Unraveling PANS/PANDA, OCD and TS

People who have tics or Tourette Syndrome often also have OCD-like behaviors. Those affected with Obsessive-compulsive disorder (OCD) have agonizing irrational thoughts (obsessions) that lead to a strong emotional reaction, such as anxiety or disgust, and they often use repeated excessive behaviors (compulsions) to reduce this anxiety.

In 2015, NJCTS published these general statistics on comorbidities in TS:

  • 25%-50% of people with Tourette or Chronic Tic Disorder meet the criteria for a formal diagnosis of OCD
  • 80% of people with Tourette or Chronic tic disorder may have obsessive compulsive behaviors
  • 30% of people with OCD have a family history of co-occurring Tourette or Chronic Tic Disorder

A lot of recent research including twin studies, neuroimaging studies, and a genome-wide complex trait analysis, suggest that there is a significant genetic association between TS and OCD.

However, recently it was reported that Pediatric Autoimmune Neuropsychiatric Disorder Associated with Streptococcal infection (PANDAS) and Pediatric Acute onset Neuropsychiatric Syndrome (PANS) can lead to an onset of OCD and tics. PANDAS can occur when an infection, such as strep, causes the immune system to attack the body’s healthy cells, often, cells in the brain. The strep bacteria disguise themselves to look like normal cells. When the immune system eventually finds and fights them, it sometimes also fights the cells that the strep is imitating. Unlike PANDAS, which only comes from strep, PANS has multiple etiologies and disease mechanisms.

It is frequently asked if Tourette Syndrome is related to PANDAS or PANS. The symptoms may seem similar and a lack of understanding about these complex disorders can result in misdiagnosis. Tourette Syndrome is a neurological disorder. Although the cause is clearly known, genetic studies indicate that TS is inherited as a dominant gene. A person with TS has about a 50 percent chance of passing the gene to one or more of his/her children. This genetic predisposition may express itself as TS, a milder tic disorder or obsessive compulsive symptoms with no tics at all. TS is a diagnosis that doctors make after verifying that the patient has had both motor and vocal tics for at least 1 year.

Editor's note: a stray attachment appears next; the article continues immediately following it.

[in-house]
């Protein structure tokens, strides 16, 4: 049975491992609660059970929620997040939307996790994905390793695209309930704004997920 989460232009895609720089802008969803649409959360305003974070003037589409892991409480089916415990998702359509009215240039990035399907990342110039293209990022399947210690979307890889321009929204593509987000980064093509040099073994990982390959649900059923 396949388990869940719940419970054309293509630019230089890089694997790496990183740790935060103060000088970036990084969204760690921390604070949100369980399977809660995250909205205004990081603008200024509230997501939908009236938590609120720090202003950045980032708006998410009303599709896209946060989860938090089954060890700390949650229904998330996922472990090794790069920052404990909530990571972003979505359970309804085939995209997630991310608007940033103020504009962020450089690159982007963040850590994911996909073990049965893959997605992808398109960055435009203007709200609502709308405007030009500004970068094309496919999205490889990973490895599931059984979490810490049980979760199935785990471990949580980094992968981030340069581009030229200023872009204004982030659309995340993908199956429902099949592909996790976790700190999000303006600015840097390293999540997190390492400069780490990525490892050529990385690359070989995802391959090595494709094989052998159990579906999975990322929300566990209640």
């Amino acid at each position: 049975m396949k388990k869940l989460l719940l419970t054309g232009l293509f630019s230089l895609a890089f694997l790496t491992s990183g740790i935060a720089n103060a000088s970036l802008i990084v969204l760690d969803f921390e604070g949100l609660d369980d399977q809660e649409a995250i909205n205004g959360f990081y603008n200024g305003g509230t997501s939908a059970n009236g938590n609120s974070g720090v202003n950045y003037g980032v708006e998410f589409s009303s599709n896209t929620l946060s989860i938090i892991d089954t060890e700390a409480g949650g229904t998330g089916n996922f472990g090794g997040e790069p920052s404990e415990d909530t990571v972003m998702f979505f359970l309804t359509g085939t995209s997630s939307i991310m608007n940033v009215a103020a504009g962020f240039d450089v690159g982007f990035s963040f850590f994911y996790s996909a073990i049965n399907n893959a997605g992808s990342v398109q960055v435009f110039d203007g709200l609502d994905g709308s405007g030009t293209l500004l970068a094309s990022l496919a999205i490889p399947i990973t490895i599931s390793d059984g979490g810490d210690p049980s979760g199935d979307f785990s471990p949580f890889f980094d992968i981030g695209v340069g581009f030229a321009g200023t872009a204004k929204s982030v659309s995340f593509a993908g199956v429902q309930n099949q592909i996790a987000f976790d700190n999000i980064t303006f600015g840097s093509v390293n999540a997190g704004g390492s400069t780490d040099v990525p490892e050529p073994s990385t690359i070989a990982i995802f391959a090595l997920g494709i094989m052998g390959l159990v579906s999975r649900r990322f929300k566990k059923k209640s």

With PAN or PANDAS, your child may seem to turn into a different person overnight, becoming moody, anxious, aggressive, displaying obsessive compulsive behaviors, and dealing with body movements they can’t control.

Stanford Medicine defines the syndromes this way:

“Pediatric Acute-onset Neuropsychiatric Syndrome (PANS) is a clinical diagnosis given to children who have a dramatic – sometimes overnight – onset of neuropsychiatric symptoms including obsessions/compulsions or food restriction. They are often diagnosed with obsessive-compulsive disorder (OCD) or an eating disorder, but the sudden onset of symptoms separates PANS from these other disorders. In addition, they may have symptoms of depression, irritability, anxiety, and have difficulty with schoolwork. The cause of PANS is unknown in most cases but is thought to be triggered by infections, metabolic disturbances, and other inflammatory reactions.

Like PANS, children with Pediatric Autoimmune Neuropsychiatric Disorder Associated with Streptococcal Infections (PANDAS) have an acute onset – within 2 to 3 days – of neuropsychiatric symptoms, specifically OCD or tics (involuntary, purposeless movements). However, PANDAS patients test positive for a recent streptococcal infection, such as strep throat, peri-anal strep or scarlet fever. Like PANS patients, they also may suffer from uncontrollable emotions, irritability, anxiety and loss of academic ability and handwriting skills. Although PANDAS was identified as a medical syndrome more than a decade before PANS, it has been classified as a subset of PANS. To date, PANDAS is the only known subset of PANS, but we may discover more causes in the future.”

Stanford Medical

A test for the strep bacteria or a history of the bacteria is necessary to confirm your child has PANDAS, which can mimic other disorders. If your child doesn’t or didn’t have strep, they don’t have PANDAS, but he or she could be having the symptoms because of PANS. The symptoms are similar, but they may be triggered by something other than strep. Similarly, if the child’s symptoms came on suddenly and reached peak severity within 24-48 hours, the diagnoses of PANS and PANDAS should be considered.

People with PANS/PANDAS can experience symptoms that do not typically occur in people with Tourette Syndrome. Children with PANS/PANDAS sometimes experience a personality change not usually seen in people with TS. Physical symptoms such as increased urinary frequency, involuntary urinations, difficulty swallowing, dilated pupils, and other symptoms may also occur.

However, some people PANS/PANDAS may present predominantly with tics, OCD, and ADHD, so the case may look very similar to TS except for the timing and possibly the existence of strep. Antibiotics often reduced or resolve PANS symptoms, whereas they do not have the same effect on Tourette Syndrome symptoms.

Ultimately, receiving the proper diagnosis will result in the correct care. A thorough understanding of the timing of the onset of symptoms, and any underlying causes such as strep is necessary for reaching the correct conclusion. For an in-depth analysis of PANS/PANDAS and the overlap with other syndromes, visit Aspire Care and Stanford Medicine

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